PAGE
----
Website for Downstairs at the Kings Head (, a comedy club in Crouch End, London founded in 1981.

Website for Downstairs at the Kings Head (, a comedy club in Crouch End, London, founded in 1981.

Other features of current stand-up comedy that have been captured include organisations such as the Comedy Support Act (a charity funded by benefit shows which aims to provide emergency funds and assistance to professional comedians who find themselves in financial hardship through serious illness or accident) and organisations and events which celebrate and promote women in comedy such as What The Frock!, Funny Women, Laughing Cows Comedy, and the Women in Comedy Festival.


Next steps:

There are so many more websites that I haven’t yet been able to nominate, particularly those of individual comedians or performers. However, the UK Web Archive is open to all (as long as the website is part of the UK web domain), so if there are websites relating to UK stand-up comedy that you want to be archived in the UK Web Archive please nominate them here

* Luke Toulson, ‘Why free is the future of the fringe…and 7 more ways to improve the festival’,; and Nick Awde, ‘Free shows are ringing the Edinburgh Fringe changes’,


Stand-Up Comedy Archive Collections Autumn update

I wanted to give an update on the collections that we’ve now received into the British Stand-Up Comedy Archive, nine months or so into our Beacon Project to catalogue, digitise, provide access to, and continue to build this archive for stand-up comedy in the UK. Our current collections include material from:

  • Alexei Sayle
  • Attila the Stockbroker
  • BSUCA Events
  • John Pidgeon
  • Linda Smith
  • Monika Bobinska
  • Mark Thomas
  • Nick Toczek
  • Oliver Double
  • Richard Herring
  • Robin Ince
  • Tony Allen
  • What The Frock! Comedy

Some of these we’ve written about before, so I wanted to provide some brief updates on the new collections.

The BSUCA (British Stand-Up Comedy Archive) Events Collection is being created through the events that we are holding ourselves, on campus, and at the 2015 Edinburgh Festival Fringe. We now have recordings of in-conversation events from Richard Herring, Stewart Lee, Mark Thomas, Stephen K. Amos, Jo Brand, Susan Calman, Alexei Sayle, and Nina Conti, recordings of Edinburgh Preview shows from Alfie Brown and Jimmy McGhie, and a recording of our inaugural Linda Smith Lecture, given by Mark Thomas.

Stewart Lee in conversation with Olly Double, 10 June 2015. Photo Matt Wilson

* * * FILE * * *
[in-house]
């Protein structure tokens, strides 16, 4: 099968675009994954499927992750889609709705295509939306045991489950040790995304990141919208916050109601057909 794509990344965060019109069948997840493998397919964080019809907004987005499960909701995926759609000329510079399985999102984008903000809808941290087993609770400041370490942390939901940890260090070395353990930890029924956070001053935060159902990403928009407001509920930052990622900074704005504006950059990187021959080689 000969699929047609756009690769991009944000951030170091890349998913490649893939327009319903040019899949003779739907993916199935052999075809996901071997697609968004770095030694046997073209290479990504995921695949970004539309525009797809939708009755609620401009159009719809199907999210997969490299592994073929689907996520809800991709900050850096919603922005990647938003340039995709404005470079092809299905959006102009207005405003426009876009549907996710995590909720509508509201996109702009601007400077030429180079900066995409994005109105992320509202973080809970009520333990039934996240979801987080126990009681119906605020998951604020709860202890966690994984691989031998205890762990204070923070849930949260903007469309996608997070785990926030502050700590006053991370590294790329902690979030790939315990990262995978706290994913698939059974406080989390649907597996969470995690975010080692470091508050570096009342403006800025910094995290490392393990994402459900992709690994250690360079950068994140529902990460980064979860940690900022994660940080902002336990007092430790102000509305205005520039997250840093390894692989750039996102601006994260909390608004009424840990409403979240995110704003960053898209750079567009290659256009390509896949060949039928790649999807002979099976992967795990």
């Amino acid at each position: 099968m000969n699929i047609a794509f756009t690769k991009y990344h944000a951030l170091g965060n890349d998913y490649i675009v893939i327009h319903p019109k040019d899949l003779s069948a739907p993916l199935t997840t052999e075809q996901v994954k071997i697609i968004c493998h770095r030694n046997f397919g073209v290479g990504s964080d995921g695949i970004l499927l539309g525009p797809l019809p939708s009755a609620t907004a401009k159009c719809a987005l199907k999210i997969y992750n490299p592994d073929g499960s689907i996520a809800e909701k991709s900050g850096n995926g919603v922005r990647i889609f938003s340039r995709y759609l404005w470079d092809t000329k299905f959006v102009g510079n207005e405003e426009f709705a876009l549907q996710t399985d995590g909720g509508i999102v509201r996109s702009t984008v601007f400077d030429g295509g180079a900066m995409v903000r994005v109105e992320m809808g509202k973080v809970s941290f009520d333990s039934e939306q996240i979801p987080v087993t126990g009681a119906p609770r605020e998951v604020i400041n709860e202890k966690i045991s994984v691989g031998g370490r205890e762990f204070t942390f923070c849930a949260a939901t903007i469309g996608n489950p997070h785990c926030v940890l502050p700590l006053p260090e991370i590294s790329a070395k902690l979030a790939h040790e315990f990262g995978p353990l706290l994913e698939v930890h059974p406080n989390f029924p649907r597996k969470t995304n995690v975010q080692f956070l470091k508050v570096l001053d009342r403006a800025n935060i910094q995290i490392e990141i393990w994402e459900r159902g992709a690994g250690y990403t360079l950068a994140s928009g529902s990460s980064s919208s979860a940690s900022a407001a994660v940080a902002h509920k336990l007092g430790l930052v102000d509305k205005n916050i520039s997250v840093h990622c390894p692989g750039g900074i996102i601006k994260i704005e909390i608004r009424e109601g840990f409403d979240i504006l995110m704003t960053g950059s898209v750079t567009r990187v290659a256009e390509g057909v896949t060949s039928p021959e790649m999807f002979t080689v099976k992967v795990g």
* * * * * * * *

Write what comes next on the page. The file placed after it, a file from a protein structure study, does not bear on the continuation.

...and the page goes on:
Stewart Lee in conversation with Olly Double, 10 June 2015. Photo Matt Wilson

The Alexei Sayle Collection is one of our most recent deposits, and contains material from the career of alternative comedian Alexei Sayle, including scripts for various TV and radio programmes and films, including his own TV and radio shows (‘Alexei Sayle’s Stuff’, ‘The All New Alexei Sayle Show’, ‘Alexei Sayle’s Merry Go Round’, ‘Lenin and the Rovers’) and others he acted in (‘The Young Ones’, ‘Doctor Who’, ‘Whoops Apocalypse’).

Scripts deposited by Alexei Sayle

Scripts deposited by Alexei Sayle

Material deposited by Robin Ince includes passes and badges for shows, tours and festivals in which Robin Ince performed, flyers and postcards for shows, zines made for Robin Ince’s Book Club and Edinburgh shows, performance notes for shows ‘Robin Ince Is As Dumb As You’ (2005) and ‘Robin Ince Knew This Would Happen’ (2007), and props (including Robin Ince and Josie Long puppets!)

Material received from Robin Ince

Material received from Robin Ince

Our most recent deposit has been from What The Frock! Comedy, a Bristol-based comedy brand which champions female comedy talent. We’ve received a copy of ‘The What The Frock! Book of Funny Women’ (2015), flyers, badges and bookmarks.

Material received from What The Frock! Comedy

Material received from What The Frock! Comedy

Nick Toczek deposited some wonderful flyers and leaflets from his alternative cabaret nights in Bradford, which he ran in the 1980s and 1990s. His collection comprises leaflets and flyers for the alternative cabaret and alternative comedy nights Stereo Graffiti, the Bradford Poetry Live Festival, Tumbling Hill Street Blues, Bradford Alternative Cabaret, Cracker!, and Korks Komedy Klub. Some of Nick’s flyers within the Linda Smith Collection can be viewed on our flickr account.

Flyers for alternative cabaret nights from Nick Toczek

Flyers for alternative cabaret nights from Nick Toczek

Richard Herring did a wonderful ‘in conversation’ event with us back in March (some sound bites are available on our SoundCloud channel), and he deposited material from his career performing theatre and comedy since his time at the University of Oxford until the present. The Richard Herring Collection contains scripts for radio, television and plays; promotional material for stand-up comedy performances, plus published material by Richard Herring (including books and DVDs). The Collection includes original material on paper (scripts, reviews, tour flyers and brochures), published material (books, pamphlets, and a DVD), born-digital material (documents and files saved to 3.5″ floppy disks) and 179 tiff image files from Richard’s ‘Comedy and Drama in Oxford notebook’ (loaned to and scanned by the British Stand-Up Comedy Archive).